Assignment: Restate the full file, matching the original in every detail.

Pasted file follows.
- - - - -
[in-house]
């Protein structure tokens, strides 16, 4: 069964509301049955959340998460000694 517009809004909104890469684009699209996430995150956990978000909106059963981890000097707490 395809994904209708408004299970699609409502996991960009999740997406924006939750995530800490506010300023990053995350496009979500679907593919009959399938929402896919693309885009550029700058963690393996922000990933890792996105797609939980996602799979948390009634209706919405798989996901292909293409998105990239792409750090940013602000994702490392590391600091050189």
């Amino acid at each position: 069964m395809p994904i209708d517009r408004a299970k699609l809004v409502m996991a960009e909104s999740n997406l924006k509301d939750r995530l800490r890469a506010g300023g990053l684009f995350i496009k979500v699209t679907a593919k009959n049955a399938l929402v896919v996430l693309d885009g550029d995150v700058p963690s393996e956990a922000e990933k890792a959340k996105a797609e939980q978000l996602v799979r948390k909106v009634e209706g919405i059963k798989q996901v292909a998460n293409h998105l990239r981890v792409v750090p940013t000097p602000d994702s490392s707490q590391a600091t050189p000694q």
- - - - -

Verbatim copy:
[in-house]
């Protein structure tokens, strides 16, 4: 069964509301049955959340998460000694 517009809004909104890469684009699209996430995150956990978000909106059963981890000097707490 395809994904209708408004299970699609409502996991960009999740997406924006939750995530800490506010300023990053995350496009979500679907593919009959399938929402896919693309885009550029700058963690393996922000990933890792996105797609939980996602799979948390009634209706919405798989996901292909293409998105990239792409750090940013602000994702490392590391600091050189």
């Amino acid at each position: 069964m395809p994904i209708d517009r408004a299970k699609l809004v409502m996991a960009e909104s999740n997406l924006k509301d939750r995530l800490r890469a506010g300023g990053l684009f995350i496009k979500v699209t679907a593919k009959n049955a399938l929402v896919v996430l693309d885009g550029d995150v700058p963690s393996e956990a922000e990933k890792a959340k996105a797609e939980q978000l996602v799979r948390k909106v009634e209706g919405i059963k798989q996901v292909a998460n293409h998105l990239r981890v792409v750090p940013t000097p602000d994702s490392s707490q590391a600091t050189p000694q």